“Aria,” from Bach’s Goldberg Variations recorded by Glenn Gould

gg_sized

I’ve had Glenn Gould’s double disc of Bach’s Goldberg Variations in my car for three years. It never gets old. Gould twice tackled this famously difficult piece: for his first studio recording in 1955 and again in 1981, just before his death. In the 1955 version, Gould seems hell bent on demonstrating his genius: bold, confident, full of youthful swagger, Gould blazes through it in 1 minute and 54 seconds. The 1981 version, a full minute slower at 3 minutes and 9 seconds, is more contemplative, sadder, wiser, as if Gould has come to accept his own limitations as a performer and human. So many layers: Bach interpreting and reinterpreting melodic structures for the same chord progression; Gould interpreting Bach; Gould reinterpreting his own, earlier interpretations. This suggests to me that we all have the right (the imperative?) to evolve and grow, to question ourselves, to change.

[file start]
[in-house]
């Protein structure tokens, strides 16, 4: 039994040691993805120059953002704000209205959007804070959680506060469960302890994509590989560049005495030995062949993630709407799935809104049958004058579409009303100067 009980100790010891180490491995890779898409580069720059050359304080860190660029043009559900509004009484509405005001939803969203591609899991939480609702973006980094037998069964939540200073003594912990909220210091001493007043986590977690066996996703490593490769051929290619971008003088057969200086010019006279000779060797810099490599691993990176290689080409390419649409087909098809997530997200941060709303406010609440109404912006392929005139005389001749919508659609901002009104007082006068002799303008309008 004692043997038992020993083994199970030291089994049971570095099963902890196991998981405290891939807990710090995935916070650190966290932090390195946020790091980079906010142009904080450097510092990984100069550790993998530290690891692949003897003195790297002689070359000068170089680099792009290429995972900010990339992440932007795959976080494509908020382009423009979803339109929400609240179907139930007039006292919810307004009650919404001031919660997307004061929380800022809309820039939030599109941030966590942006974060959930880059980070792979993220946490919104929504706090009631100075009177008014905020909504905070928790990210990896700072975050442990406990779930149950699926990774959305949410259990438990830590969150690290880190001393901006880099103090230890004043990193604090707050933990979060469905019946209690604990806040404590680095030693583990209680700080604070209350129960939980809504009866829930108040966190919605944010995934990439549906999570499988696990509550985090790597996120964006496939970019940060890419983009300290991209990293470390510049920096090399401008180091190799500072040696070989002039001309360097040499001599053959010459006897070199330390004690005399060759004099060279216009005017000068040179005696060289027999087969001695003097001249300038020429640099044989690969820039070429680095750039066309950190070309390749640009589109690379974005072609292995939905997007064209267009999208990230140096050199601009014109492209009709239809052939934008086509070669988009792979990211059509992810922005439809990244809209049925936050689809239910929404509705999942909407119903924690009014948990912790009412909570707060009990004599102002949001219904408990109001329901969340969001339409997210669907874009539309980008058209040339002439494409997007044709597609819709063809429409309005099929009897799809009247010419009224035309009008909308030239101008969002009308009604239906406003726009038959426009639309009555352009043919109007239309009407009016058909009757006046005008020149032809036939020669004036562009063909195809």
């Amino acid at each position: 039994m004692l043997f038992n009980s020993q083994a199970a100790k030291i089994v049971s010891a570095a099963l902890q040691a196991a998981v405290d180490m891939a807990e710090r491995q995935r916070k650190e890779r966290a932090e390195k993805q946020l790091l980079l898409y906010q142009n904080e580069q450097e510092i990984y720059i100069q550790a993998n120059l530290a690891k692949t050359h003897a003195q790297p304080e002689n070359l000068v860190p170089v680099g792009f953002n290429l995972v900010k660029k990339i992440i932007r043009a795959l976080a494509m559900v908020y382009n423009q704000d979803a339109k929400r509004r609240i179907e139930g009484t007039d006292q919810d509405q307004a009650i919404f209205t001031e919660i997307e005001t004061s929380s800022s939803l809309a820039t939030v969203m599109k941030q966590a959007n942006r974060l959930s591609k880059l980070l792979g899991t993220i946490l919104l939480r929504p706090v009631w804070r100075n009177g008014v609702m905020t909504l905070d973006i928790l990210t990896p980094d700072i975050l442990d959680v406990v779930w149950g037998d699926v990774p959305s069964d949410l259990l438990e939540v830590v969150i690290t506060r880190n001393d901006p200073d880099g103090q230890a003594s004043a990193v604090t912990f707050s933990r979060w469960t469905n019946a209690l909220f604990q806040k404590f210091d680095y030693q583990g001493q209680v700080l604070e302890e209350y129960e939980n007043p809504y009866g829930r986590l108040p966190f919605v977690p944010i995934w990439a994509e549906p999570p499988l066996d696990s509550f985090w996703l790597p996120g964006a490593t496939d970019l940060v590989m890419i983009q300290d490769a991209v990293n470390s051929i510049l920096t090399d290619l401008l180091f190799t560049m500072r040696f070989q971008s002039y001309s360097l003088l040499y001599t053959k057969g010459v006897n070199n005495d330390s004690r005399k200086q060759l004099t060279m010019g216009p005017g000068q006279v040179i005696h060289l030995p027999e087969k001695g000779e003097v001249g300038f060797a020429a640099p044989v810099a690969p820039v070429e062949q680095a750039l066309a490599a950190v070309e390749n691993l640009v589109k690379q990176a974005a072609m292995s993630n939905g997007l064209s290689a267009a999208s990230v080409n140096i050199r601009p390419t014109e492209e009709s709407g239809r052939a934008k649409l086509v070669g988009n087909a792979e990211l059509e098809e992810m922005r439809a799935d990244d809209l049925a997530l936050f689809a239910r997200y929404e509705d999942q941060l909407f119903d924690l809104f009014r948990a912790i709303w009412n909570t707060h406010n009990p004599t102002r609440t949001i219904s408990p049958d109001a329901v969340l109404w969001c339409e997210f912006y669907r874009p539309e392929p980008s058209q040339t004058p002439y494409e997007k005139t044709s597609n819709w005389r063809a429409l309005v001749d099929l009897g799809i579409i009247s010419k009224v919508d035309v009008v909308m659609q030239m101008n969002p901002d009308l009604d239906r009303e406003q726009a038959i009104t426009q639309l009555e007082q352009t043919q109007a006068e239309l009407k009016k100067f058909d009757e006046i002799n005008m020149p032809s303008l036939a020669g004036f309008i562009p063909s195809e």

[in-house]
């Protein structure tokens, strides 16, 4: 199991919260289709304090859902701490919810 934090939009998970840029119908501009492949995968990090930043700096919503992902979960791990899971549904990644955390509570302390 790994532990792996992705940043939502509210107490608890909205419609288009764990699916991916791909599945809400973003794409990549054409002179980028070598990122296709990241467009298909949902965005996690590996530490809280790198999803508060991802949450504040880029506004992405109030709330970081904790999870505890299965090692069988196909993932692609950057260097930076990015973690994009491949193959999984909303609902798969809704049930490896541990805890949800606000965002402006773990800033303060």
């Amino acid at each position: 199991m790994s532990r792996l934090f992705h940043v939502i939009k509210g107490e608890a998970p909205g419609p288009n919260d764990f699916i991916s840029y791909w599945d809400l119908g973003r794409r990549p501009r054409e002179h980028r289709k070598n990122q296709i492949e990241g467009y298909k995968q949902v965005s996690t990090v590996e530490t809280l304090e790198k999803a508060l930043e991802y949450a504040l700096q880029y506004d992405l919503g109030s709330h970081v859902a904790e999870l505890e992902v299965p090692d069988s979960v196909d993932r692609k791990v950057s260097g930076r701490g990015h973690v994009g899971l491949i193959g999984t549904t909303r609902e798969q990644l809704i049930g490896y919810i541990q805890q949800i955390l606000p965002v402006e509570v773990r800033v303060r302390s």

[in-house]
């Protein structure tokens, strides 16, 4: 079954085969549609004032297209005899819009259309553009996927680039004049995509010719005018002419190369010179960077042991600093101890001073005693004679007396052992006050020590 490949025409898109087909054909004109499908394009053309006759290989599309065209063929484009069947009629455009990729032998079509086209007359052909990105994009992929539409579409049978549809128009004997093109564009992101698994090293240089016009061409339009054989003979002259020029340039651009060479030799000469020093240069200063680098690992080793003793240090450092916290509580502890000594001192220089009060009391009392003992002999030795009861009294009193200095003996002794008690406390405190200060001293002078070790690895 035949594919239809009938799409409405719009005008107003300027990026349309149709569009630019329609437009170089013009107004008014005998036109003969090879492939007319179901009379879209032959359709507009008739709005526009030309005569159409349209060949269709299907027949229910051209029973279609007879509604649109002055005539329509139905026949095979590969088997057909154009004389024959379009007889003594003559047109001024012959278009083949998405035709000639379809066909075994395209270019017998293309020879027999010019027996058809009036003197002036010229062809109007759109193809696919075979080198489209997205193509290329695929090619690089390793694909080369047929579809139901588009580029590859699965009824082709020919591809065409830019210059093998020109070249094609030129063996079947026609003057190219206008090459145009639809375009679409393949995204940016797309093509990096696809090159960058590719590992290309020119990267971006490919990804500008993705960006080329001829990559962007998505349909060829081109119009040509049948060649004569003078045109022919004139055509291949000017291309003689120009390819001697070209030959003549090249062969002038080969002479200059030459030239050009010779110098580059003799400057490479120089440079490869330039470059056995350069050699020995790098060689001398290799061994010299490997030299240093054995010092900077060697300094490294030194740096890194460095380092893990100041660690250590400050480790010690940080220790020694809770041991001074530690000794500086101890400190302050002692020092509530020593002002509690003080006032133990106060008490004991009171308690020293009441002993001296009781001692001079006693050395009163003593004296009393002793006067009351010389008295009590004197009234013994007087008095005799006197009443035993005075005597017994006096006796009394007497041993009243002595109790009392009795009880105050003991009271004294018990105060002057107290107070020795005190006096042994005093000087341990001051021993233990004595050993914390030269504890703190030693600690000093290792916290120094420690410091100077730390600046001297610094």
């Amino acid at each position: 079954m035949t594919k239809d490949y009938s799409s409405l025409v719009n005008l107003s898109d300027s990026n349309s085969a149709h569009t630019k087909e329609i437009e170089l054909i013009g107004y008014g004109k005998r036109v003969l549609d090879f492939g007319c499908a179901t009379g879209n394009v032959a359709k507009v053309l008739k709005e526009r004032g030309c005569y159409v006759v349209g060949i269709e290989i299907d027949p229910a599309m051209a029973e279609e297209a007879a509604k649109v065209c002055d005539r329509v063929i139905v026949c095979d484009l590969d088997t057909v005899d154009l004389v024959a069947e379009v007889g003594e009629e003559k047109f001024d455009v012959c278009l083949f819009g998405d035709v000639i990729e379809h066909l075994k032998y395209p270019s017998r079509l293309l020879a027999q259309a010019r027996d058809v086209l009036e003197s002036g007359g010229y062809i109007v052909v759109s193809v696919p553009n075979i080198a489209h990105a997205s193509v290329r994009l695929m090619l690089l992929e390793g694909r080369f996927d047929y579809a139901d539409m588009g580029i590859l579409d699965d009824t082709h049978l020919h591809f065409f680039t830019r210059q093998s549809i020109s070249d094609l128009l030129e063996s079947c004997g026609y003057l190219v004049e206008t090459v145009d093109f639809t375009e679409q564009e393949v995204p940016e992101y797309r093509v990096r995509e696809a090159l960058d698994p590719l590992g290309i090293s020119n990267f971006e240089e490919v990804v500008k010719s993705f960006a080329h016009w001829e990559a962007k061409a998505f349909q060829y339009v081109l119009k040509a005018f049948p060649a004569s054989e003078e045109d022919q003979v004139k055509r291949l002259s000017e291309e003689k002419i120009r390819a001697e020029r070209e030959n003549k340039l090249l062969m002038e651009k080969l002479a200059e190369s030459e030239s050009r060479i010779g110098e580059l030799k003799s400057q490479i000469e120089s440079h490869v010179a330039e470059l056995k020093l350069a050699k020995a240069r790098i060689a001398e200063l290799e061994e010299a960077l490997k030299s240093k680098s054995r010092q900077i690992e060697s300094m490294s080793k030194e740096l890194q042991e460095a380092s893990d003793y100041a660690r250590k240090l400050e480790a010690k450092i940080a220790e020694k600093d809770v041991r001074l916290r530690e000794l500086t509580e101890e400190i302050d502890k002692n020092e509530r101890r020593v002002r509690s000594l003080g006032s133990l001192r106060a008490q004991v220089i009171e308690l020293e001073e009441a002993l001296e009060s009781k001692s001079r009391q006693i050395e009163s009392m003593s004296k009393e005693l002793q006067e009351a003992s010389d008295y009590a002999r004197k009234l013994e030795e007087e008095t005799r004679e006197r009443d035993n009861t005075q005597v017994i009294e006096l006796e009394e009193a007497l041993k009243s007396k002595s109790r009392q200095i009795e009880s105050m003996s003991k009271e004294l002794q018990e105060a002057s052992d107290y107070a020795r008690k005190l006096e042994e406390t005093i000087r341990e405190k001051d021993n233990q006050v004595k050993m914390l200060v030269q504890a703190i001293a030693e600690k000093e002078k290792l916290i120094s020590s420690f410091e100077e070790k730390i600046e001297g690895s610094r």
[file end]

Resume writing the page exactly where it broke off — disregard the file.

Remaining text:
-Chad Reynolds

Chad in StuttgartChad Reynolds is the author of six poetry chapbooks, including Eau-de-Vie by Sixth Finch Books. He co-runs Short Order Poems, a group which writes poems on typewriters on the spot on whatever you want, which he co-founded with poet Timothy Bradford in Oklahoma City in 2014.

Questions, compliments, (hopefully not) complaints?

Contact Jackie Clark: jackie [at] coldfrontmag [dot] com.

See all Songs of the Week here.

Follow Song of the Week on Twitter: @nohelpforthat